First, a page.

What manufactures of computers will give you a copy of the Windows CD when you purchase one of their machines?
This question was answered on November 11, 2005. Much of the information contained herein may have changed since posting.
Anyone that has ever been in need of a Windows CD shortly after purchasing a new computer will understand why Dave is asking this question.
For various reasons, most all of the major name brand manufacturers have stopped shipping operating system CDs with their computers.
The primary reason given by the manufacturers is to save cost on their end, but the result is that many consumers get caught in a tight spot if they ever need to repair or reinstall Windows.
The solution these companies provide puts the responsibility on the consumer to make copies of their operating system from their new computer as soon as they get it setup.
This can take as long as an hour and several CDs and ends up being skipped by the majority of anxious users that just want to start playing with their new system.
The problem with not having a full version of Windows on a CD is that the control of what can be done in the event of a problem is lost by the consumer and totally controlled by the manufacturer.
If your hard drive crashes and you have not burned your Operating System CDs, you have no way to get your system running without contacting the manufacturer and having them ship you a solution This costs the unaware consumer in both time and money.
When it comes to buying a computer, the most important thing is not what you buy, but who you buy it from and how they handle the inevitable problems that will occur.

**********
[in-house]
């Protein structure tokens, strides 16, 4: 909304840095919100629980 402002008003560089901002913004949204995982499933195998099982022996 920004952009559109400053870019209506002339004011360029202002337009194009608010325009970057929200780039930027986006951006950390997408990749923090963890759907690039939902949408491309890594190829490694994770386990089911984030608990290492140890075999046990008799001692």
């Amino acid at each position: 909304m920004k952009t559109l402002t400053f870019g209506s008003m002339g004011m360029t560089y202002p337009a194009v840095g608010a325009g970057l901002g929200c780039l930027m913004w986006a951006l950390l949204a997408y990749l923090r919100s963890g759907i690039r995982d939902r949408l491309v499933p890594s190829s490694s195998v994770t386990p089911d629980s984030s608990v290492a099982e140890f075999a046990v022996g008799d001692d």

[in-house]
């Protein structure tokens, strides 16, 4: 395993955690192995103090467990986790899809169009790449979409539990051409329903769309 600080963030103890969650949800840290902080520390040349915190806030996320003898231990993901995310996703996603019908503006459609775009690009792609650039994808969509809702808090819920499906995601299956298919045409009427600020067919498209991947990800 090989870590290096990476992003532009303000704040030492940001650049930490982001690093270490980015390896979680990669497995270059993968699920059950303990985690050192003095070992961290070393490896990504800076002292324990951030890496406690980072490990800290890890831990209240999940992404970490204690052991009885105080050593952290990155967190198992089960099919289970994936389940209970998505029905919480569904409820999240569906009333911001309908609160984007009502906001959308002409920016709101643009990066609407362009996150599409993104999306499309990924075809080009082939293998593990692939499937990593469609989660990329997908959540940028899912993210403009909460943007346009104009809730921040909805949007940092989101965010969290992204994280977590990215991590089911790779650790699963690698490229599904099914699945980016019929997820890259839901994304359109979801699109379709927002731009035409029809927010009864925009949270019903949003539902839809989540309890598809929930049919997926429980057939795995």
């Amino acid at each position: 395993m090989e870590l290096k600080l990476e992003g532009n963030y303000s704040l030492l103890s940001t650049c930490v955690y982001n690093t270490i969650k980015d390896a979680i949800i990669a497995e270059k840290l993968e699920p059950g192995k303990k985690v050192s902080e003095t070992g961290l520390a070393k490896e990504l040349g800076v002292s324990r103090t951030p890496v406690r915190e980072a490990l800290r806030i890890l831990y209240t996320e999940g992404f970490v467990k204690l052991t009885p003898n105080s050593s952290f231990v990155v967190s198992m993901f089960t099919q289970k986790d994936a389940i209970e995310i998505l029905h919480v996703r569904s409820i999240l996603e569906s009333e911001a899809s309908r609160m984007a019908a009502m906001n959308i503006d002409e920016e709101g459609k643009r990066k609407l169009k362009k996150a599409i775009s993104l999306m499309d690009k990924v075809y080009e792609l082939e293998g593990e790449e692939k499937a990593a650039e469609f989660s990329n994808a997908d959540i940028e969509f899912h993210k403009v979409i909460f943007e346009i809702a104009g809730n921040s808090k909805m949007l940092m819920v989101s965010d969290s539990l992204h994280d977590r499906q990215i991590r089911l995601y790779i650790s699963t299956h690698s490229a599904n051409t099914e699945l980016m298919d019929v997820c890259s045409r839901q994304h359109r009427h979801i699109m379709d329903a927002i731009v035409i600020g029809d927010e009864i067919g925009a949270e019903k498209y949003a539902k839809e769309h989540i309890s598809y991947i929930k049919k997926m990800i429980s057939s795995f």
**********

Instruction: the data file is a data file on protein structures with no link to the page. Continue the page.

This simple issue of not shipping a CD illustrates how some companies value the tiny “savings per system” they achieve with no real concern about how it impacts the end user.
Many claim that their recovery system is better and faster than having to reload Windows from the original disk, but what they may not tell you is that this “better and faster” method may also wipe out all the data and programs that you have added since you started using the system.
We see the unfortunate results of the better/faster “recovery process” in our data recovery labs on a regular basis, so always double check about the resulting status of your data and programs before allowing any manufacturer’s “recovery” process to be invoked.
An alternative to the low-cost, low-service solutions that are being pushed by large national brands is to consider a smaller local entity that is better able to provide personalized configurations and local service after the sale (and a full Windows installation CD).
You will likely pay a little more for the local independent, but the first time you need help and can work with a real live human being that is standing in front of you, the difference in price will be well worth it.
There are hundreds of companies in every market that can provide this more personalized service and you can likely get a good personal recommendation from one of your friends or family that have already used one of them.
There are only two kinds of computers; those experiencing a problem and those that are going to experience a problem, so if you do end up with a system from one of the big national brands, be sure to read all of the “getting started” instructions and follow them so you have what you need to get back on track.
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Posted by Ken Colburn of Data Doctors on November 11, 2005